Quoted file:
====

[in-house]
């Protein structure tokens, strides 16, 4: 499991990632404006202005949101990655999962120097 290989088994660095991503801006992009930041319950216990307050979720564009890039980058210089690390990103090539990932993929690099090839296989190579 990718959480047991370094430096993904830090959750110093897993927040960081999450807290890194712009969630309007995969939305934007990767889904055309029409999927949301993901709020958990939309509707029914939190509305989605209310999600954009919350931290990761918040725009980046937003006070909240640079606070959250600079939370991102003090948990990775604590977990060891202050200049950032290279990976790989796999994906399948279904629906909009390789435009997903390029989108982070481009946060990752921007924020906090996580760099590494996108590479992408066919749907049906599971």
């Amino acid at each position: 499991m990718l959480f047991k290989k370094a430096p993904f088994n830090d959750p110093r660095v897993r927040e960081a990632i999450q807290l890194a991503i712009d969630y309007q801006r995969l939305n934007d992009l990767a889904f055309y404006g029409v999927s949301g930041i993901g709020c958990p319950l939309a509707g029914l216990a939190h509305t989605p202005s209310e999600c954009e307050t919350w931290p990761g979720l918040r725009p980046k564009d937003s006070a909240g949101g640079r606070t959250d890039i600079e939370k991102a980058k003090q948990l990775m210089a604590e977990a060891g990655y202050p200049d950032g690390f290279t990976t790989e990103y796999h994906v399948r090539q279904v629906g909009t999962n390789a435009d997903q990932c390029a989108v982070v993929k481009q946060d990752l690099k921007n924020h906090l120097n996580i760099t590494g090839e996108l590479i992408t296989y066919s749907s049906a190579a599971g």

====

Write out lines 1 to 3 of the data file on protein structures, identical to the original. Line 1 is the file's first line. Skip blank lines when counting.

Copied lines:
[in-house]
């Protein structure tokens, strides 16, 4: 499991990632404006202005949101990655999962120097 290989088994660095991503801006992009930041319950216990307050979720564009890039980058210089690390990103090539990932993929690099090839296989190579 990718959480047991370094430096993904830090959750110093897993927040960081999450807290890194712009969630309007995969939305934007990767889904055309029409999927949301993901709020958990939309509707029914939190509305989605209310999600954009919350931290990761918040725009980046937003006070909240640079606070959250600079939370991102003090948990990775604590977990060891202050200049950032290279990976790989796999994906399948279904629906909009390789435009997903390029989108982070481009946060990752921007924020906090996580760099590494996108590479992408066919749907049906599971």
């Amino acid at each position: 499991m990718l959480f047991k290989k370094a430096p993904f088994n830090d959750p110093r660095v897993r927040e960081a990632i999450q807290l890194a991503i712009d969630y309007q801006r995969l939305n934007d992009l990767a889904f055309y404006g029409v999927s949301g930041i993901g709020c958990p319950l939309a509707g029914l216990a939190h509305t989605p202005s209310e999600c954009e307050t919350w931290p990761g979720l918040r725009p980046k564009d937003s006070a909240g949101g640079r606070t959250d890039i600079e939370k991102a980058k003090q948990l990775m210089a604590e977990a060891g990655y202050p200049d950032g690390f290279t990976t790989e990103y796999h994906v399948r090539q279904v629906g909009t999962n390789a435009d997903q990932c390029a989108v982070v993929k481009q946060d990752l690099k921007n924020h906090l120097n996580i760099t590494g090839e996108l590479i992408t296989y066919s749907s049906a190579a599971g």